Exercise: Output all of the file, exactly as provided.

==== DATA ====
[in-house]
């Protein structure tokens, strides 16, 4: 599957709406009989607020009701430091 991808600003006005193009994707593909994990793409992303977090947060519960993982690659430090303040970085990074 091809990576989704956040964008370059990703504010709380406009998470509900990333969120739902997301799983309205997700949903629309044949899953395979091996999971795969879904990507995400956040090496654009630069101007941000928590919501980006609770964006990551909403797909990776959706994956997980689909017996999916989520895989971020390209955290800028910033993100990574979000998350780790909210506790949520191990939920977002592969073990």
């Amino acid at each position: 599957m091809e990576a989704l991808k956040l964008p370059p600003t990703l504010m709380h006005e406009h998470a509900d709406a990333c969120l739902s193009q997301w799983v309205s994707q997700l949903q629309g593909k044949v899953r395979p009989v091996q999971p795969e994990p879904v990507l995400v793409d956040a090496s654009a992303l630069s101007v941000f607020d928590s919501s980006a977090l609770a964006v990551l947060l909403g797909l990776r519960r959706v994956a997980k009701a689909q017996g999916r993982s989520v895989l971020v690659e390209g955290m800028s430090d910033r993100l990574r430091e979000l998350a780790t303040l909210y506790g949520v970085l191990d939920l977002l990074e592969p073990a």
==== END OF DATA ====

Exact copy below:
[in-house]
């Protein structure tokens, strides 16, 4: 599957709406009989607020009701430091 991808600003006005193009994707593909994990793409992303977090947060519960993982690659430090303040970085990074 091809990576989704956040964008370059990703504010709380406009998470509900990333969120739902997301799983309205997700949903629309044949899953395979091996999971795969879904990507995400956040090496654009630069101007941000928590919501980006609770964006990551909403797909990776959706994956997980689909017996999916989520895989971020390209955290800028910033993100990574979000998350780790909210506790949520191990939920977002592969073990």
């Amino acid at each position: 599957m091809e990576a989704l991808k956040l964008p370059p600003t990703l504010m709380h006005e406009h998470a509900d709406a990333c969120l739902s193009q997301w799983v309205s994707q997700l949903q629309g593909k044949v899953r395979p009989v091996q999971p795969e994990p879904v990507l995400v793409d956040a090496s654009a992303l630069s101007v941000f607020d928590s919501s980006a977090l609770a964006v990551l947060l909403g797909l990776r519960r959706v994956a997980k009701a689909q017996g999916r993982s989520v895989l971020v690659e390209g955290m800028s430090d910033r993100l990574r430091e979000l998350a780790t303040l909210y506790g949520v970085l191990d939920l977002l990074e592969p073990a």